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AFrameJS

- Javascript MVC Library

Not Another DOM Manipulation Library!

AFrameJS is an MVC application development library, not a DOM manipulation library! AFrameJS leaves the DOM manipulation to jQuery, MooTools, or Prototype, instead providing the parts necessary to create MVC applications.

MVC is a programming paradigm that has been common in other languages for many years. In MVC, Models represent data and its operations. Views are the presentation of the data contained in a model. Controllers are the glue that bind the two together. MVC separates these three concepts, there is no mixing as is commonly found in web apps today. The benefits of MVC are numerous, but the main goal is to reduce the mental load for the developer. Modules focus on one goal at a time. This allows for smaller modules, easier testing, a higher chance of code re-use.

As web development matures, MVC based applications are becoming increasingly common. AFrameJS is being developed to fill the need of having a true MVC framework to develop applications with. Backbone and Knockout-JS are two similar libraries that address this need, now AFrameJS does too.

Quick Example

Presented below is a simple MVC application that combines many of AFrameJS' concepts. Models are created and contained in a Collection and then a List of Views presents the data contained in the models. AFrameJS's special object construct mechanism is used, allowing the developer to use object Plugins.
// The "main" Controller.

// Define the "layout" of model using a SchemaConfig.
var friendSchemaConfig = {
    name: { type: 'text' }
};

// Use a collection to keep track of the friend models.  When data items are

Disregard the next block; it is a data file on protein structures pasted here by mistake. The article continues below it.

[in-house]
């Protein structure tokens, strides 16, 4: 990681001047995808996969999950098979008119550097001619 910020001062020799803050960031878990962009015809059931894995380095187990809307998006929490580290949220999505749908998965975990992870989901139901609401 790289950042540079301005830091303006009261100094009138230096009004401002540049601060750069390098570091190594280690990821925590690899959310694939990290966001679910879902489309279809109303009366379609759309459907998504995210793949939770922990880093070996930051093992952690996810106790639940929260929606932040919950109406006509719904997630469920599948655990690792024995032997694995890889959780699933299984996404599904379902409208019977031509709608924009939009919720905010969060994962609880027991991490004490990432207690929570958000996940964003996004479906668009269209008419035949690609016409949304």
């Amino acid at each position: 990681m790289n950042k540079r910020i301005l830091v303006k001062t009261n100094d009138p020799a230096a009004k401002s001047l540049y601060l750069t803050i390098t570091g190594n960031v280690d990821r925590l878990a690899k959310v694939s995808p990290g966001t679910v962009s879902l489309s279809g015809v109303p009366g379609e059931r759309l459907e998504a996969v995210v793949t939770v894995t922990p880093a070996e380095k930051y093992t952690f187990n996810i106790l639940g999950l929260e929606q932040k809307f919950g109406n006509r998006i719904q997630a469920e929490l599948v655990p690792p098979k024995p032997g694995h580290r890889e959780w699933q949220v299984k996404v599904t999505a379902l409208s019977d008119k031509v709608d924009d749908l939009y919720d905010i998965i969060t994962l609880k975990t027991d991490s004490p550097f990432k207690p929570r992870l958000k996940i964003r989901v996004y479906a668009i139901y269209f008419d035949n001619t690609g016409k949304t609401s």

// inserted into collection, models will be created automatically using the
// layout defined in the friendSchemaConfig
var friendsCollection = AFrame.CollectionArray.create( {
    // Whenever data is inserted into the collection, create a model for the
    //  data using the layout defined in friendSchemaConfig.
    plugins: [ [ AFrame.CollectionPluginModel, {
        schema: friendSchemaConfig
    } ] ]
} );

// This is a list of friends.  It will display the data held by each of Friend models.
// The list is bound to the friendsCollection, any time a friend is added or removed
// from the collection, the list will be automatically updated.
var friendsList = AFrame.List.create( {
    target: '#friendList',
    listElementFactory: function( model, index ) {
        // whenever a model is inserted into the collection, create a list item
        //  using the data from the model.
        return AFrame.DOM.createElement( 'li', model.get( 'name' ) );
    },
    // Bind the list to the collection, causing the list to update automatically
    //  whenever friends are added or removed from the collection.
    plugins: [ [ AFrame.ListPluginBindToCollection, {
            collection: friendsCollection
        }
    ] ]
} );

// Once the user enters a name, insert the new "friend" data into the friendsCollection.
// A friend Model will be created, and the list will be updated - all automatically.
$( '#add-friend' ).click( function( event ) {
       var friend_name = prompt( "Who is your friend?" );
       friendsCollection.insert( { name: friend_name } );
} );
            

See the code in action

Friends:

While this example is contrived, it gives a brief example of what AFrameJS can do with a minimal amount of code. We have one main controller, a collection (representing Models) and a List(representing Views).